The Shortest Distance Between Impossible and Possible is One Year

May 23rd was my one year law school graduation anniversary. So much has happened in a year. As the cliché goes, it feels like forever ago and it also feels like yesterday at the same time.

I learned a lot about myself (and, frankly, not much about practicing law) during law school, but I learned even more during my first year out of school.

In this post, I want to share three things I learned in the year after graduating law school as I started the process of launching my solo firm, Think Pink Law. I learned more than three things hopefully obviously , but these are pretty fundamental in my experience. These are the types of things that I think must be remembered on a daily basis, when working toward any goal in any industry.

  1. Law school does not teach you how to practice law. I know this has been said before, but I didn’t believe it until I had a client and I kind of remembered the law but I had no idea what to do with him. Was I supposed to, like, file something? Luckily I had collected some mentors (which I talk about here in my last post at Law Technology Today) and they were kind enough to teach me tons. I swear I learned more about the law in one week of scrambling to figure out the process of filing a divorce than I did in all four years of law school. I have also heard from friends who are non-lawyer professionals that you really don’t know anything until you start working “in the field”, in your field. Be prepared to realize very quickly that nothing comes close to learning while being hands on, in any career.
  1. You need be flexible. Have plans A-D…and even a plan E for good measure. When I decided to start my own firm, Think Pink Law, I had no idea how to start a business. But I figured it out. Trust me, there were times (such when I was trying to register my firm as a business with a “trade name” as required by law in Massachusetts) where it seemed like all I was doing was hitting walls. Law school hardly focuses on teaching you the proper steps on how to start your own firm, and forget about marketing. But when plan A didn’t work, I tried B. When that didn’t work, I tried C. And I think for me it was plan D that actually started to show some traction.  I was pretty stressed in between, but I pushed forward. And I am still learning the nuances of being a business owner (which 98% of the time is the most amazing thing I could have hoped for).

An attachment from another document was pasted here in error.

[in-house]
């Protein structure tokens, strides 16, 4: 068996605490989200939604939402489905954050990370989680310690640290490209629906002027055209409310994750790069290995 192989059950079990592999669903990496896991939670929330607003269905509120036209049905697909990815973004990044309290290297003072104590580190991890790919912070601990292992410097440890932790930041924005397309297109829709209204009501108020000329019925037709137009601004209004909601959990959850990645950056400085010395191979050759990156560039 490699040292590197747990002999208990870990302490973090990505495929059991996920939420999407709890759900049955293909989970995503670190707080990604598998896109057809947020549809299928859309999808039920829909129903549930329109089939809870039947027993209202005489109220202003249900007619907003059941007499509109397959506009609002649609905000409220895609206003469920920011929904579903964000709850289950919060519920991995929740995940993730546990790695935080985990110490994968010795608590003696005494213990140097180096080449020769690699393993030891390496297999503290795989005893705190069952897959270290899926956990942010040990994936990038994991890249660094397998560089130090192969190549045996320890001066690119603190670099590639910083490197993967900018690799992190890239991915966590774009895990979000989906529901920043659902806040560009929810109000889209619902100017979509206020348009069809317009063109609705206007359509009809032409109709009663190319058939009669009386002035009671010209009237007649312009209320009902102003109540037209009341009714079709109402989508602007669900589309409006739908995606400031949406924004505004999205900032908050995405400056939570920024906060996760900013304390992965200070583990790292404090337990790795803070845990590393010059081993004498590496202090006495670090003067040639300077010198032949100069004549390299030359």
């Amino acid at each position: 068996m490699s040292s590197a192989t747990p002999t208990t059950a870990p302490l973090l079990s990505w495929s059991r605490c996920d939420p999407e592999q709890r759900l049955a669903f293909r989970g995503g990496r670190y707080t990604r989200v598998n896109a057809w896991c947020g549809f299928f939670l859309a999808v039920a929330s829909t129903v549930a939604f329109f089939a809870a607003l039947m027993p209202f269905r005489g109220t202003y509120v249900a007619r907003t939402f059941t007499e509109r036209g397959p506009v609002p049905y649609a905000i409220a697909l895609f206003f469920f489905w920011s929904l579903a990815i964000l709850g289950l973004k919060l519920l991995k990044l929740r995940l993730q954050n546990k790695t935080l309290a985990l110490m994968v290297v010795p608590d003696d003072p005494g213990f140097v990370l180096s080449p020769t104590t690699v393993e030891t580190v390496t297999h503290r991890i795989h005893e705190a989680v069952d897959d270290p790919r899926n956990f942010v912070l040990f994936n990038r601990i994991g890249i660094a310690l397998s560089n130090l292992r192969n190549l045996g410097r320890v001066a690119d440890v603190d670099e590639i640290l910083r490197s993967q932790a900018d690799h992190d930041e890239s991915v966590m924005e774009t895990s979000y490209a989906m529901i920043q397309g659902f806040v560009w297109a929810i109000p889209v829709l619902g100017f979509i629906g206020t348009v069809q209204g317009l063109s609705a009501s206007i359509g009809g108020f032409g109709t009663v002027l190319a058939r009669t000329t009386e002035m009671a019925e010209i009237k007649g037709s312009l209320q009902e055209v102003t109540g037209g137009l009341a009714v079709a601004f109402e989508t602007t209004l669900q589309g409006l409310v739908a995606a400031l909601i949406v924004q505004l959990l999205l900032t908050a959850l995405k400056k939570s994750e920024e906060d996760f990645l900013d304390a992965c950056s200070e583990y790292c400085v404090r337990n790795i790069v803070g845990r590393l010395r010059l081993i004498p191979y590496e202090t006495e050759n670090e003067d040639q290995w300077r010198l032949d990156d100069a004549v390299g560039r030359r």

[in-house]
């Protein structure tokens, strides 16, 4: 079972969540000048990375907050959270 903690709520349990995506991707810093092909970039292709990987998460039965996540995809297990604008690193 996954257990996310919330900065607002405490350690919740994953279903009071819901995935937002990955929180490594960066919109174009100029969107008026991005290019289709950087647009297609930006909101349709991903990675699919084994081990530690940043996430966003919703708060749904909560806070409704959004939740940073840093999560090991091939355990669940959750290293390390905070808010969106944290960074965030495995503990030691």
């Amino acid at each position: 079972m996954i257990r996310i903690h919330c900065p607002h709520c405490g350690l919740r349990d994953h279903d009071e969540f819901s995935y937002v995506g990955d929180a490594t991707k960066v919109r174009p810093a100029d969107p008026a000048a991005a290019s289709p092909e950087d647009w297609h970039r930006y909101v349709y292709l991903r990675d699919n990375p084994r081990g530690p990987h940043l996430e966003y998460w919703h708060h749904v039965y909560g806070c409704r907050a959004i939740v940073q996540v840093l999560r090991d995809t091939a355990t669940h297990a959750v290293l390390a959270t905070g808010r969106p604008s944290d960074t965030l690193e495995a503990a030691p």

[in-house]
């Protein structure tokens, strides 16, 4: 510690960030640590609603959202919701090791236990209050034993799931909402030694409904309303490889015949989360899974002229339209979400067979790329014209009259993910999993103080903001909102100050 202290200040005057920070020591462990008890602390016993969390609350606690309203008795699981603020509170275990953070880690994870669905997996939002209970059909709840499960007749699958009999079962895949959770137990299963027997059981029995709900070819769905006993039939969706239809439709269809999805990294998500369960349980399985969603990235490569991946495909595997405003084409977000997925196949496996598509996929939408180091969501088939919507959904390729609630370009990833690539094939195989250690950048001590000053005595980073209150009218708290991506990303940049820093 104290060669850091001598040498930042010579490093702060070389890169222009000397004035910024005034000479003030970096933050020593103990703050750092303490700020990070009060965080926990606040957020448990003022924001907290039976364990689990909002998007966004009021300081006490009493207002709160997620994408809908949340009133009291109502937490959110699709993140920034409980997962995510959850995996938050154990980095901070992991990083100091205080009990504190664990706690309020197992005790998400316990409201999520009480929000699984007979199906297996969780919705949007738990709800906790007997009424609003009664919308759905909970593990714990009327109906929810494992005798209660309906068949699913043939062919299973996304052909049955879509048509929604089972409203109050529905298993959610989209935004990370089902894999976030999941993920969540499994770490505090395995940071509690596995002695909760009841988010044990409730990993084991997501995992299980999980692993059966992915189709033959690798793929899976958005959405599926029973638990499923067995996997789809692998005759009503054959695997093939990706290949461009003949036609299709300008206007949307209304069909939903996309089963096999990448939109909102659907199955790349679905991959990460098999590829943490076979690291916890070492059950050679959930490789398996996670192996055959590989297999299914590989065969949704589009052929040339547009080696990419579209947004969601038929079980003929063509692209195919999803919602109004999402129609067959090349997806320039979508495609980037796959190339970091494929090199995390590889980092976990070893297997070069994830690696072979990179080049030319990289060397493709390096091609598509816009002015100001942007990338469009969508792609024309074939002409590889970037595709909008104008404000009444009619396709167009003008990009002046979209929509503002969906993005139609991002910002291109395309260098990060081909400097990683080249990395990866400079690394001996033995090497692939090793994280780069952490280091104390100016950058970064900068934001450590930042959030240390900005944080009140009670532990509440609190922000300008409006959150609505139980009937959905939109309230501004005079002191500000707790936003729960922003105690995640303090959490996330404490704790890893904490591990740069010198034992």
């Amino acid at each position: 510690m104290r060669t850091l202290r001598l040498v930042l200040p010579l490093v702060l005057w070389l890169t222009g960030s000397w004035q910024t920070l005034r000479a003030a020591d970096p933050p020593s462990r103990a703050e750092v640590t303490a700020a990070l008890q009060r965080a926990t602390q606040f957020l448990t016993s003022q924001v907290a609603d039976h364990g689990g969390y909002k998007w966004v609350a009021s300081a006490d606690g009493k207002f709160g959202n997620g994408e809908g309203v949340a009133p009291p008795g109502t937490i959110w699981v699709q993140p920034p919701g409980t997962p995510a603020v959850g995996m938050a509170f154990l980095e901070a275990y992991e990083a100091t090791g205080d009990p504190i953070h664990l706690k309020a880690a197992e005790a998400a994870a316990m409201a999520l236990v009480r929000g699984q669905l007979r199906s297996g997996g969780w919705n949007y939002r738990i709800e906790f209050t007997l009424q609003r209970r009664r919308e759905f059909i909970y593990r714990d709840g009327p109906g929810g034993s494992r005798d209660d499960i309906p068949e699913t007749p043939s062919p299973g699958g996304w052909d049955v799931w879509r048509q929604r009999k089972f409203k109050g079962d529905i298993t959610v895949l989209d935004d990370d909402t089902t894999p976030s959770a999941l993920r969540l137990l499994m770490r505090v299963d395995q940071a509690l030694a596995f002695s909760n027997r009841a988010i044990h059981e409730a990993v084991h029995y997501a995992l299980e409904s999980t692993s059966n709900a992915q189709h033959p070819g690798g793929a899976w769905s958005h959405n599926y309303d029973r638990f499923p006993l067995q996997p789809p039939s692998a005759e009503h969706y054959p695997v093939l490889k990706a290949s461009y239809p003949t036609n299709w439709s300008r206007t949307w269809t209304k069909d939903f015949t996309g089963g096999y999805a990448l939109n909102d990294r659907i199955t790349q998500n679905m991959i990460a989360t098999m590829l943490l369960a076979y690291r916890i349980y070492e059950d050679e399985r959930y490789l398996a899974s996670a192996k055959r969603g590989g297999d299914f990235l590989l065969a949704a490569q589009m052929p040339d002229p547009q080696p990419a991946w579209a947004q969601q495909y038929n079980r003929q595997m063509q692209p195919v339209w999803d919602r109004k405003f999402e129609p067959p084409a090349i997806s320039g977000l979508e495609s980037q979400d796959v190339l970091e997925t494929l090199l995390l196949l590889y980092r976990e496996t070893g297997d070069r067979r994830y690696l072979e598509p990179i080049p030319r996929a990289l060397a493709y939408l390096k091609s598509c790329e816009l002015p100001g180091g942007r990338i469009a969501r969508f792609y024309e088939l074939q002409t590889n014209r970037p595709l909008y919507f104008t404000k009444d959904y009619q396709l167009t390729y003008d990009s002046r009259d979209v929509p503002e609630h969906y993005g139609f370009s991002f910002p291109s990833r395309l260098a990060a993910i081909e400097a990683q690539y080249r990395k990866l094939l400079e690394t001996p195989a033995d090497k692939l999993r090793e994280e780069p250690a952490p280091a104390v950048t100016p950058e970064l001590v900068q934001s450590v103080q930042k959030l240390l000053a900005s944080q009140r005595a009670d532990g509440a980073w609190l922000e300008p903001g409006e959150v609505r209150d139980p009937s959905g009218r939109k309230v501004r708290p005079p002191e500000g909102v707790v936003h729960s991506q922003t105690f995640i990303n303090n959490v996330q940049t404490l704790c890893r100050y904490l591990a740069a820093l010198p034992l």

1. Don’t give up on something you want. Nelson Mandela said, “It always seems impossible until it’s done.” I was supposed to work for a small firm after I was licensed. After the bar, when I was ready to business brainstorm with the firm, they said they didn’t need me. We are still on great terms now, but in that moment, I was defeated and I had no idea what to do. Then I decided to start Think Pink Law. Great. Fine. Not only was I trying to figure out how to actually start a law practice but I had to convince myself that it was even possible. Most people said it couldn’t be done, that I was unlikely to succeed, asked if I was crazy, and frankly just didn’t believe in (or see) my vision. This includes my mom (sorry mom, I love you, but remember when you said you weren’t so sure about this whole ‘pink’ thing?). One month after I launched, I almost quit. I was scared I would fail. I was scared I would end up broke and homeless (seriously). I felt alone. Then a friend of mine asked me a simple question that changed everything: is this what you want to do? And then I realized that I would do anything and everything to build what had become my dream. I already knew that when I worked hard, things happened. So, based only on that, I joined every referral service and listserv I could afford (some are free), continued to network the hell out of myself and build new relationships and expand on existing relationships. I worked seven days a week just marketing myself. Four months after launch, I was invited to speak on a panel as a “Success Story.”

It doesn’t end there, obviously – it was just the beginning. I was, piece by piece, doing the impossible. And I still am-I do the impossible every day.

Featured image: “Make it possible. Motivational concept.” from Shutterstock.

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